It’s a good time to be a classicist in Los Angeles

It’s a good time to be a classicist in Los Angeles. Especially next week.

The Institute of Classical Architecture & Arts So Cal has two great programs in the Los Angeles area next week. On Tuesday evening the studious amongst us will be slicing and dicing the Corinthian Order with instructor, architect and geometrician Dom Forte.

The Beverly Hills Women's Club 80 years ago

The rest of us will be relaxing over dinner in Benedict Canyon Thursday night with architectural expert Edward Bosley. Director of Pasadena’s landmark Gamble House, Mr. Bosley will trace the origins of the Craftsman style, one of Southern California’s most distinctive regional expressions. What’s more, our dinner and talk will be at the Spanish Colonial clubhouse of the Beverly Hills Women’s Club in Benedict Canyon. Built in 1925 by architects Gable and Lyons, the location itself is an architectural treat.

We are excited. We hope you can make it!

See the ICA&A website for information and tickets to Craftsman Architecture: Inspirations and Legacies.

-Valerie Thomas, Remains Lighting Los Angeles

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Alan Wanzenberg at Remains…

Remains’ LA showroom hosted a book signing with Alan Wanzenberg for his: Journey The Life and Times of an American Architect. About 50 people, a bunch of the local design community and some old friends of Alan’s gathered to chat a moment with Alan, hear some stories, and to snack on tasty snacks.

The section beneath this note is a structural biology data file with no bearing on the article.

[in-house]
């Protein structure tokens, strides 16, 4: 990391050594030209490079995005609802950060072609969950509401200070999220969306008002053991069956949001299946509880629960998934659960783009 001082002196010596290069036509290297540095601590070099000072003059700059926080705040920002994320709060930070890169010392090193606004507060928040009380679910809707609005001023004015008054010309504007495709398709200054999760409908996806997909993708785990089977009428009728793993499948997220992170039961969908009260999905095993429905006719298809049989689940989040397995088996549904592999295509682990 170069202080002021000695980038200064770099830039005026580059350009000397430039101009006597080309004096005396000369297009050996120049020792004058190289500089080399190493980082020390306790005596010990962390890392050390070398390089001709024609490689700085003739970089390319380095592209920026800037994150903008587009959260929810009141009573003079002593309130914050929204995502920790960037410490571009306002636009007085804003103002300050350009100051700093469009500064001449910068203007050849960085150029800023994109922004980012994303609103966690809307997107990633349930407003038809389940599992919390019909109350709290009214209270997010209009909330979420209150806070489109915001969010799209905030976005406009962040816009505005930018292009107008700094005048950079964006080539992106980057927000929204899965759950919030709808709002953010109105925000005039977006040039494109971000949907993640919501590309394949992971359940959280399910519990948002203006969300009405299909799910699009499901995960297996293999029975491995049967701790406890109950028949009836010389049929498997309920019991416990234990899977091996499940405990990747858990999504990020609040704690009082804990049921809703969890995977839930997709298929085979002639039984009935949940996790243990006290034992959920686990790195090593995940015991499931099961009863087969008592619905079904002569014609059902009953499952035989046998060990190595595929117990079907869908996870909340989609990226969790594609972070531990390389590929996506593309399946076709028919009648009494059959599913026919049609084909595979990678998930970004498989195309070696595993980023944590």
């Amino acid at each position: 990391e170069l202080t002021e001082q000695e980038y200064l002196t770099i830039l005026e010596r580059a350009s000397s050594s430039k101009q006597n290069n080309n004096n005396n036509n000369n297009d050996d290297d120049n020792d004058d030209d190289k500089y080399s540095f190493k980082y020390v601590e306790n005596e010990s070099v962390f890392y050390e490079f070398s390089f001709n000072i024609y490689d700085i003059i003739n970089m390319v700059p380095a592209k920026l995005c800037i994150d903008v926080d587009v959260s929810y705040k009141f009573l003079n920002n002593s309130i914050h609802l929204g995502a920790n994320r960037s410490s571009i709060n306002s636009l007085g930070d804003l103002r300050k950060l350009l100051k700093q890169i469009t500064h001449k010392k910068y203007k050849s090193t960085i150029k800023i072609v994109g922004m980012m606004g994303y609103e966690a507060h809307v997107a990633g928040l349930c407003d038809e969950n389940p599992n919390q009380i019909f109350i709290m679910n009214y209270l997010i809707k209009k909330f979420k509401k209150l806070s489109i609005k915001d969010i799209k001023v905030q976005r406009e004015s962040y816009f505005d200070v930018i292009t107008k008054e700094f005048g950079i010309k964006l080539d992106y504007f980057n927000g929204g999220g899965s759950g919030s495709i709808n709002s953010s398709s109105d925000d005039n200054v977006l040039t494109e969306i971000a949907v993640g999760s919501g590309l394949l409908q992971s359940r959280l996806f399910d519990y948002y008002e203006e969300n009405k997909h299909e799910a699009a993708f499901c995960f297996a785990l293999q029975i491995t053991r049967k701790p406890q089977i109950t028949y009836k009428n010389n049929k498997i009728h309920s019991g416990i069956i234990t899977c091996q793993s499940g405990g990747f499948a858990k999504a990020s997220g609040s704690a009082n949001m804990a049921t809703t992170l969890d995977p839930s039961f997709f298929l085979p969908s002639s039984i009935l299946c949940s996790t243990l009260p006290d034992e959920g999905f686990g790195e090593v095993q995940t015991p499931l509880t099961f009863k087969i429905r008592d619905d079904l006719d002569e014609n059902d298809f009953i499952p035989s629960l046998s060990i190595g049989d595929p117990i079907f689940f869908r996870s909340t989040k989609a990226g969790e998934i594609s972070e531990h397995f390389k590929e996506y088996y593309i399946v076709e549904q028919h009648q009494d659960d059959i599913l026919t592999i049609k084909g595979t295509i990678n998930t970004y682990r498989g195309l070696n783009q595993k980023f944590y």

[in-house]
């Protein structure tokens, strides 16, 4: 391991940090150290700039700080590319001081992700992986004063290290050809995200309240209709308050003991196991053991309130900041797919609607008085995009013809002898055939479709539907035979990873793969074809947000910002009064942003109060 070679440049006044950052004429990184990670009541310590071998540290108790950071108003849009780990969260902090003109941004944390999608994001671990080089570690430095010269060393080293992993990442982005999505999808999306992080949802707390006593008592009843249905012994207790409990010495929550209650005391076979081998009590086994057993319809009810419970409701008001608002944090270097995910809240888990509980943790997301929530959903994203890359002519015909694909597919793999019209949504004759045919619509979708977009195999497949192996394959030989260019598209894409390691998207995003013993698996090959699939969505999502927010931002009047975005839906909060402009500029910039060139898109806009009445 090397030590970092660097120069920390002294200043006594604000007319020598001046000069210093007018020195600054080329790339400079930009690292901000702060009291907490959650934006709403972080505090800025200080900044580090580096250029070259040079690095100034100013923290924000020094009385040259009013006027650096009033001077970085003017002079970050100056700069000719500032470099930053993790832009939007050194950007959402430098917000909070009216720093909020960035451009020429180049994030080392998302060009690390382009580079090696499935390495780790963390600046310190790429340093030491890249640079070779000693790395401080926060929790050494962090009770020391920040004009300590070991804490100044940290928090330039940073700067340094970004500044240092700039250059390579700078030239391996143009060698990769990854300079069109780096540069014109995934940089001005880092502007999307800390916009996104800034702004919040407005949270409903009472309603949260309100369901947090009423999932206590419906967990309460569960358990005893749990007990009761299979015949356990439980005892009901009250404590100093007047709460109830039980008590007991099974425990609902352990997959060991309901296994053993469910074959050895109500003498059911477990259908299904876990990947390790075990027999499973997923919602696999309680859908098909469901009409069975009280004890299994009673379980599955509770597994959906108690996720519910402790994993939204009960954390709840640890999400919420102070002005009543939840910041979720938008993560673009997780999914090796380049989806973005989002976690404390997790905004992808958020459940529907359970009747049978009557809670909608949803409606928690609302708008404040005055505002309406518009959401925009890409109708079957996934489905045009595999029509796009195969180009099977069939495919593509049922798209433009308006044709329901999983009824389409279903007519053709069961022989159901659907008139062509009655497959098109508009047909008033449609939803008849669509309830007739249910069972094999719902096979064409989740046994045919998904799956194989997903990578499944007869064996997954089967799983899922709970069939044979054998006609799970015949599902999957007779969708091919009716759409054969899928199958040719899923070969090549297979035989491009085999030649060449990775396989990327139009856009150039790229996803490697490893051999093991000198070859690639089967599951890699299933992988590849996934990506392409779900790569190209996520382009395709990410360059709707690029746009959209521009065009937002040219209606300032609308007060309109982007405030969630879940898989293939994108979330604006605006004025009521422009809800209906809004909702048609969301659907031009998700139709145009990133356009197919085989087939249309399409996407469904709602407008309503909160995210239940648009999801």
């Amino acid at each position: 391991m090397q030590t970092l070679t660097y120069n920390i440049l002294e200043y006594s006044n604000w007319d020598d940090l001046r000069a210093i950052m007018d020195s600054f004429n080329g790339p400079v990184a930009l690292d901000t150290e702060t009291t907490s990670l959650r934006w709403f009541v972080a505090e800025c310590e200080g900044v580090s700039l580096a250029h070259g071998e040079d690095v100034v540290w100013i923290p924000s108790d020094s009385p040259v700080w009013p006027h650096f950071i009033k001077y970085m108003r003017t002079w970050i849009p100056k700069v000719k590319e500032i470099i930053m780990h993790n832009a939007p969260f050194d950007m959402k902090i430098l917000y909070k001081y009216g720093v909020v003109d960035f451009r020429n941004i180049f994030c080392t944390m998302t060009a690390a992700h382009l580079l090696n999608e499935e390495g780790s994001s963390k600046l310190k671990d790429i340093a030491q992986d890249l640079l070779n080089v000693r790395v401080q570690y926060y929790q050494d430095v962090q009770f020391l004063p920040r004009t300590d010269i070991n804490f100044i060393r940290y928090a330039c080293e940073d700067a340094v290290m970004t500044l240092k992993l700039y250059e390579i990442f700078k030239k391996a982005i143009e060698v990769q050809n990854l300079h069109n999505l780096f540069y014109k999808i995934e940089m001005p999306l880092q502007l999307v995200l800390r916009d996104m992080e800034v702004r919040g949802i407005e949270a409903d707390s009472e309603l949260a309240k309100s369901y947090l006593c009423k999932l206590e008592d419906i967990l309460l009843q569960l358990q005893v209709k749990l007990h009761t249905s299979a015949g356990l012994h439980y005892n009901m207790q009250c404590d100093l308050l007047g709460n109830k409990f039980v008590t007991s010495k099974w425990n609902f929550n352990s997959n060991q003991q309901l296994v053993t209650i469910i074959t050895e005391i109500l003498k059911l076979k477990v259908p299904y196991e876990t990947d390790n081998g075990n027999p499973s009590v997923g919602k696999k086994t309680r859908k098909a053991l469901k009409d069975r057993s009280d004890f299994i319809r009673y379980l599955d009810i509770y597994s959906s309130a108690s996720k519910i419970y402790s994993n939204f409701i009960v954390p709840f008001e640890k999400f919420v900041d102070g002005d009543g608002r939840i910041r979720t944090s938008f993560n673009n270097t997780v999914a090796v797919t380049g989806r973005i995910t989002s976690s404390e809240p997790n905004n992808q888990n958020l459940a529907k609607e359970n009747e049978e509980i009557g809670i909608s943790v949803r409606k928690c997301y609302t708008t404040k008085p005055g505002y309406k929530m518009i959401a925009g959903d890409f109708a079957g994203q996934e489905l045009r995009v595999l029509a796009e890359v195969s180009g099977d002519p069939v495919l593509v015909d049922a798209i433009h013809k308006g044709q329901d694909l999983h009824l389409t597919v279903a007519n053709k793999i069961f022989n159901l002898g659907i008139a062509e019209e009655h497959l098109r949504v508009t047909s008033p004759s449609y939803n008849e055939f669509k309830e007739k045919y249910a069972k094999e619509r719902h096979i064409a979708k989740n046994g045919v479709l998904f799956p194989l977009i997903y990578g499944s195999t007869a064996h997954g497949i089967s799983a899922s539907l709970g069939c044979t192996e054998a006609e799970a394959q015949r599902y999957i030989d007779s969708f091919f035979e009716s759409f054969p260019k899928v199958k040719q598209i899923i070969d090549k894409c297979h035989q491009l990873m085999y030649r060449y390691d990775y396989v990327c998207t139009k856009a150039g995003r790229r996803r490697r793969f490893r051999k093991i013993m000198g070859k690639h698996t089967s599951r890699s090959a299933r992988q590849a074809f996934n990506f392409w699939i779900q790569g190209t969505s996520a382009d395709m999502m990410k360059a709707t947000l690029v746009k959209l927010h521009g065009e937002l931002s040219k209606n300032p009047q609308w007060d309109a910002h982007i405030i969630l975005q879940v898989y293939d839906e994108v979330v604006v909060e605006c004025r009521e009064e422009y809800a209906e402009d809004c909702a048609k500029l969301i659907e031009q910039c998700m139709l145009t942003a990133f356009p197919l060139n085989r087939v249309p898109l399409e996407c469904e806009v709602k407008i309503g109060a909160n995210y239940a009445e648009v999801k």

-David Calligeros


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Alan Wanzenberg at LACMA and at Remains Lighting Los Angeles

Alan Wanzenberg came to the Los Angeles County Museum of Art (LACMA) yesterday evening to speak about a few of his projects through the lens of regional responses in materials, furniture and art.  Mr. Wanzenberg, who is an engaging and comfortably erudite speaker illustrated his working process with 3 projects, one on the beach in Florida, one right over the Atlantic in Maine (you wouldn’t call it “on the beach”), and the last was the New York apartment he shared with his late partner, the designer Jed Johnson. In the two houses, the designs develop from a response to the local topography and materials: mossy monoliths and weathered cedar in Maine and worn stone, wrought iron, clay tile, and stucco in Florida. The decorative programs on the interiors grow from the owners’ art collecting and the history of the sites. In the New York apartment, I feel like the kernel is less about site than about the joy of discovery and learning through collecting and arranging; more of an intellectual response to being in a place at a moment in history than a visceral response to rocks, wind and water.
All of those projects and many more are detailed in depth in Wanzenberg’s new book Journey The Life and Times of an American Architect. You can come and meet the author this afternoon at our La Cienega showroom where he will be signing books from 4:30-6:30. Perhaps he will spin a tale or two for you if you ask.

-David Calligeros

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Reception and book signing with architect Alan Wanzenberg at Remains Los Angeles

Remains Lighting Los Angeles will host a book signing and reception on February 11 from 4:30-6:30 pm to celebrate Journey: the Life and Times of an American Architect, the new book by architect Alan Wanzenberg.

Alan Wanzenberg is an internationally recognized architect at the head of a multidisciplinary architectural and interior design firm and he designs a line of fixtures and lamps for Remains. His firm handles a select volume of meticulously detailed and carefully constructed projects for a range of clients including individuals, families, and developers.